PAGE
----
Similarly, I think the actions taken with regards to Tron were successful. Tron has historically stretched the limits of the format, using its significant mana advantage to dominate the late game. While it would not be wrong to say the abundance of mana made available by the Tron lands is a problem (as evidenced by the historical ban of Cloudpost), another issue with Tron is how easily the deck had been able to access discrete colors of mana. Taking away Prophetic Prism and Bonders’ Ornament cut off this angle and brought Tron back to the pack. 

That being said, this success may not prove sustainable. Energy Refractor is not nearly as mana efficient as Prophetic Prism but can unlock discrete colors of mana. If this new stripe of Tron deck can operate with a similar level of strength to previous iterations then it might warrant attention.

Finally, I think we hit a good note with regards to the initiative. Hitting the four-drop creatures and Underdark Explorer left the format with Avenging Hunter, Goliath Paladin and Trailblazer’s Torch. The initiative is still a player in the format but is hardly the threat it was before. The issue with the initiative – separate from the mechanic itself – is how quickly it can be deployed. While initial action was taken on the creatures, it has become clearer to me that trying to balance the inclusion of the storm engine – that is cards like Dark Ritual and Lotus Petal – with a healthy non-rotating format is a delicate balance and definitely an area to watch moving forward.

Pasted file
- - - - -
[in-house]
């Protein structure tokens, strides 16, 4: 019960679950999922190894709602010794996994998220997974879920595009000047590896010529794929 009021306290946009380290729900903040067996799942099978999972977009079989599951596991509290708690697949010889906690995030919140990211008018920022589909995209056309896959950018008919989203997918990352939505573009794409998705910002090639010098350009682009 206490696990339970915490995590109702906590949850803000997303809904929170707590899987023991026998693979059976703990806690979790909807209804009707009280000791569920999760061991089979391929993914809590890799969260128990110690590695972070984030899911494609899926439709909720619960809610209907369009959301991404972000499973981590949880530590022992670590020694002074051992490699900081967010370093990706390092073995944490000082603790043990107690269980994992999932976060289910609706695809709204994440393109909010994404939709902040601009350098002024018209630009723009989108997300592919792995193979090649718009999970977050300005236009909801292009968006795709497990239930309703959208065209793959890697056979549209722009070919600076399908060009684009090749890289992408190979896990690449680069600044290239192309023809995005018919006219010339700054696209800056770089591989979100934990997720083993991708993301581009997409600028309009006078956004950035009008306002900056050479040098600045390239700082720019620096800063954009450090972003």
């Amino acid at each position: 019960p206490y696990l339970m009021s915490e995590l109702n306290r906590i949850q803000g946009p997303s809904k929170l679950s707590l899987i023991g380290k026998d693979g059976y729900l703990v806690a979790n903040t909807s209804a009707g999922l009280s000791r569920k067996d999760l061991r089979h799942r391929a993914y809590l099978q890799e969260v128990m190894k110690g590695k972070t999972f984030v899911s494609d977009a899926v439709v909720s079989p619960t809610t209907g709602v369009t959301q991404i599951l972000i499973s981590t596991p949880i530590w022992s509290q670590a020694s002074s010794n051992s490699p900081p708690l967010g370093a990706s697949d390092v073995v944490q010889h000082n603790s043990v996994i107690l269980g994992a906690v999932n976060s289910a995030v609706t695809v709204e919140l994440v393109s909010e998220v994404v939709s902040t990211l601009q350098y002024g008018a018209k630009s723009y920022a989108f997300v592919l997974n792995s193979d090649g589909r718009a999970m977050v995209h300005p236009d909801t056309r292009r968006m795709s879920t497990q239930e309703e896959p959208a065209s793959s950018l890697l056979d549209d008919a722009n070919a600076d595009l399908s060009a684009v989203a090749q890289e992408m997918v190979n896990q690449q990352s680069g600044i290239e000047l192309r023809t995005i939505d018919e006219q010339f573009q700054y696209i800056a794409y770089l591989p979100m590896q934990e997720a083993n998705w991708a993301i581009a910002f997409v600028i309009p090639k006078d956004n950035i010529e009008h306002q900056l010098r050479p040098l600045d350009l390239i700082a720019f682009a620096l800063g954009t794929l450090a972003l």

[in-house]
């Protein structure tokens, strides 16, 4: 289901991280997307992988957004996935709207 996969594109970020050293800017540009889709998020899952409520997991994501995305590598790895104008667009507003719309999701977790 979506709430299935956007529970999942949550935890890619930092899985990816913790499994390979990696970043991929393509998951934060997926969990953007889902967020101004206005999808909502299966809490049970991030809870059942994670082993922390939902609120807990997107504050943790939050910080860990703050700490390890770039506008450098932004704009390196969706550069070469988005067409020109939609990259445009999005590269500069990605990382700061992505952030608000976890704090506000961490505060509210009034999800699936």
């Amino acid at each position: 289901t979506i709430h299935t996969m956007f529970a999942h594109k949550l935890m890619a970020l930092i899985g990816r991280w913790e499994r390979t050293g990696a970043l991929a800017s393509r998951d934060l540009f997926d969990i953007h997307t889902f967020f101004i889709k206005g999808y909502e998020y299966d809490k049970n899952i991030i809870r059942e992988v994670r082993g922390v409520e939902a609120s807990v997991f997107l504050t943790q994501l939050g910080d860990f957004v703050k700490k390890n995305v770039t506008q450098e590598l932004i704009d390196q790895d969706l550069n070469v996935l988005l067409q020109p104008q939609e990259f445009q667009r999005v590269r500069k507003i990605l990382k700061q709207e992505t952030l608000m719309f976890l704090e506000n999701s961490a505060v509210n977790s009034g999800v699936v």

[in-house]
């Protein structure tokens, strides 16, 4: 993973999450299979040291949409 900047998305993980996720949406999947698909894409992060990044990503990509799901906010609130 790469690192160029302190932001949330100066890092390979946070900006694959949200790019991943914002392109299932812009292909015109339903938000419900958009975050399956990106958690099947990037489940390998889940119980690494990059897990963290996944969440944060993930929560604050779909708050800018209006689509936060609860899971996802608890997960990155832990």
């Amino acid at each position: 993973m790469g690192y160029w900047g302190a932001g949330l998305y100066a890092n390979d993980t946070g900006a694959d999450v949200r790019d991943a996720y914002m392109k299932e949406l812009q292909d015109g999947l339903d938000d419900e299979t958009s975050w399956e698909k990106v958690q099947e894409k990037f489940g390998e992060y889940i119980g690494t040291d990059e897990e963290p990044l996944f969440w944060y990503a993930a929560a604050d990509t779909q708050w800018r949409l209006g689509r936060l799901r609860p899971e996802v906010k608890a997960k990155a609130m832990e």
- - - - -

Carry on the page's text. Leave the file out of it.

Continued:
Room for Improvement

I think it’s clear at this point that the steps taken to limit Affinity have not had their intended impact. Taking out Atog and Disciple of the Vault might have removed Affinity’s combo kill but the deck has still put up some fantastic numbers thanks to the density of artifact synergies available in Pauper. Affinity has a deep bench and cards that were one time sideboard inclusions – like Krark-Clan Shaman – have become archetype staples. 

Affinity is a deck where the tension of trying to keep it around and making it tolerable for the format are in pretty direct conflict. The aforementioned density gives Affinity more tools at its disposal so taking out anything besides core elements of its engine – I’m talking about the artifact lands here – could result in having the same conversations about the deck time and time again. 

Looking Forward

As we step towards 2023, I’m happy with the work that the Pauper Format Panel has done and believe we can do better. Personally, I want to do a better job of trying to figure out what the root causes of issues are before any of our discussions. By doing this, I hope to be able to approach the issues facing the format from multiple angles instead of reverting to a maximalist stance – because the last thing I want to do is ban all the things.